Our destination was the locality of York Town, situated on the western side of the Tamar River but first we stopped off in the interesting town of Beaconsfield, well known as the site of the so-called Beaconsfield Disaster which occurred in April 2006. A small earthquake caused a collapse in the gold mine where 17 miners were working at the time. Fourteen of the miners were able to escape immediately, one was killed and the remaining two miners were trapped for two weeks one kilometre below the surface before eventually being rescued. More detail about the mine collapse can be found at https://en.wikipedia.org/wiki/Beaconsfield_Mine_collapse.

There is an extensive mining museum in the centre of the town.

In a small park near the museum there is a tribute to the surviving miners and the one who lost his life.

We stocked up with groceries and continued north detouring through the riverside village of Beauty Point and then back onto the main road to York Town with the intention of staying at Watermill Cottage campsite. What an inspired choice this turned out to be. A privately owned property with beautiful manicured grounds, a lovely pond and a solar powered waterwheel to add to the ambience.

This original painting, located in the above gazebo on the property, is the artist’s impression of how the village of York Town would have looked when it was established in 1804 as the first British settlement in the north of what was then called Van Dieman’s Land.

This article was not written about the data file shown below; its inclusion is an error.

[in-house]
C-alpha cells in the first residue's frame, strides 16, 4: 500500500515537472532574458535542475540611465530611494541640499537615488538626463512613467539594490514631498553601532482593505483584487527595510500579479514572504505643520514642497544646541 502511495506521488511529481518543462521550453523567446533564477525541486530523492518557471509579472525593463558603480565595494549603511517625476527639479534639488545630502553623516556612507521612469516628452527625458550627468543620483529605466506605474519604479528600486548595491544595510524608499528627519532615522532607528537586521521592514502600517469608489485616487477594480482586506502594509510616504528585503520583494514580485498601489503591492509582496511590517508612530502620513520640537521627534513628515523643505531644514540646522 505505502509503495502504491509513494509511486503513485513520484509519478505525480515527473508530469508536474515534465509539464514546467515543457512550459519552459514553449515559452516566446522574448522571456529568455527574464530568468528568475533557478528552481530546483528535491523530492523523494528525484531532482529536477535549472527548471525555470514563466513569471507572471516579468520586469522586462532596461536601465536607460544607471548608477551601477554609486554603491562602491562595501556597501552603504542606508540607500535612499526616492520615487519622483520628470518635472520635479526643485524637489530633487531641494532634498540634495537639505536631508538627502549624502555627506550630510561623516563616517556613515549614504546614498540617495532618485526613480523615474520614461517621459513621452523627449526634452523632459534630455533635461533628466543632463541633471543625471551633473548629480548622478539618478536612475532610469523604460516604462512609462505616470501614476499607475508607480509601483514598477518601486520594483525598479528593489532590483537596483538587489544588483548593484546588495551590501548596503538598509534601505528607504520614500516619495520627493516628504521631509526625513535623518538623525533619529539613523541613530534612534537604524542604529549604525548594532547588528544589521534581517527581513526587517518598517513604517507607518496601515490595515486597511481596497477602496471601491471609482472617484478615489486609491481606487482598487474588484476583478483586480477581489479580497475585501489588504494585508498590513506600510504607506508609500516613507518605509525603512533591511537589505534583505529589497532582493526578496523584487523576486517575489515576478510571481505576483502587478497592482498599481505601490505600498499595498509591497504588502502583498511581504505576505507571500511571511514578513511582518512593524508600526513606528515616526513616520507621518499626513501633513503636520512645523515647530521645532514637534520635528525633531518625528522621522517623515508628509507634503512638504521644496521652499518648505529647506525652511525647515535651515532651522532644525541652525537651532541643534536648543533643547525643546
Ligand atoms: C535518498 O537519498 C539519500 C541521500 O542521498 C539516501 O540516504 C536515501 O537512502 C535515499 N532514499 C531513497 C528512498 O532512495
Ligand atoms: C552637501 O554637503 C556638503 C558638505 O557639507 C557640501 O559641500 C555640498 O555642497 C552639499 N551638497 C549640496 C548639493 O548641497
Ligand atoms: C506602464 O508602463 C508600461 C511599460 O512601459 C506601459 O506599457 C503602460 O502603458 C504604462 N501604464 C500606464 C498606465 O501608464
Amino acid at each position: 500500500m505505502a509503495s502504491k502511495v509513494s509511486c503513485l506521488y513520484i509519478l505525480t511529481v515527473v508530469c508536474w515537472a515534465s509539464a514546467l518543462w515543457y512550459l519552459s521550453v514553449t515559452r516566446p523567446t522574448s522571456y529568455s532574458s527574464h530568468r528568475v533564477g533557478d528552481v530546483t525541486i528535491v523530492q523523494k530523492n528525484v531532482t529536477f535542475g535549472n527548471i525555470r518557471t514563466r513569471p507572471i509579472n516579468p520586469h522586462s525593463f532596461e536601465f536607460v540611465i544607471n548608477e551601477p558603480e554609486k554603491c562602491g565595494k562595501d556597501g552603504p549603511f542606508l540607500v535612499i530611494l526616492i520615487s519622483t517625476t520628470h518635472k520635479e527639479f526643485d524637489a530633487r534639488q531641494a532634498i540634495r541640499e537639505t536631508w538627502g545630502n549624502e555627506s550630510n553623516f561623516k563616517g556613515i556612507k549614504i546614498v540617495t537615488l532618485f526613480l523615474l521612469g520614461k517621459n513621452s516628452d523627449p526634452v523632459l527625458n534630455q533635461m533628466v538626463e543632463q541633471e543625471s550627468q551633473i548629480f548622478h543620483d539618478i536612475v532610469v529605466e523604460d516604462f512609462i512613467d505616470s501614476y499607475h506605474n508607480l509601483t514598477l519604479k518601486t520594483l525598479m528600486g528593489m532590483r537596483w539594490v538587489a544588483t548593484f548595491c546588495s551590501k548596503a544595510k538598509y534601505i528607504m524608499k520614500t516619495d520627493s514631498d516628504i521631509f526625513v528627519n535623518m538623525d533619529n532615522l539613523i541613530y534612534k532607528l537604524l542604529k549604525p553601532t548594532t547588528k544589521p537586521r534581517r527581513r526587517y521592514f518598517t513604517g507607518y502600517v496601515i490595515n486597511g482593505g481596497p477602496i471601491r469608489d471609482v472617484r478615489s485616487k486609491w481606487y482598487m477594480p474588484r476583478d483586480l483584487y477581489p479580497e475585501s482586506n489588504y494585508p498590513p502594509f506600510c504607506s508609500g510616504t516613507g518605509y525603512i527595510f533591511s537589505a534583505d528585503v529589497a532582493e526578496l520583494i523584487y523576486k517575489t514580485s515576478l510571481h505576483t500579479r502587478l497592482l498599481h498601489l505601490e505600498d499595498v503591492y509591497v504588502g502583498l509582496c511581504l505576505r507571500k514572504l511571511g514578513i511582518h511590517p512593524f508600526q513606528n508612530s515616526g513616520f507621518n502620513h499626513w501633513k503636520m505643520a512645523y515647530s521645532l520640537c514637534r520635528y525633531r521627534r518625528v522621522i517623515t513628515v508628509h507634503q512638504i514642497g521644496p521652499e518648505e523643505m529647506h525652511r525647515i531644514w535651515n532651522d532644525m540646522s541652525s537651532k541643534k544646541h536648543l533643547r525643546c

17th November, 2017.

We were interested to have a look at the camping areas in the far western area of Narawntapu National Park on the north east arm of Port Sorell. We left the van at the campground and took a fairly rough dirt road west through the National Park. There are three campgrounds all with access to beaches; one with powered sites, one which was really only suitable for tents or camper trailers and our favourite, Bakers Point, which has lovely large unpowered sites. We may return for a few days to camp if the timing is right. It would be a lovely spot to bird watch.

A lovely male Superb Fairy-Wren perched on a bollard at the beach.

A Pied Oystercatcher.

We opted not to return via the rough dirt road but took a slightly longer and very picturesque route through farmland and then continued past York Town to Greens Beach.

Looking out to Bass Strait at Greens Beach.

We followed a track that lead us to a lookout at West Head, also in the Narawntapu National Park.

Heading back towards York Town we detoured in to the village of Clarence Point where million dollar homes shared river views with some very humble beach cottages.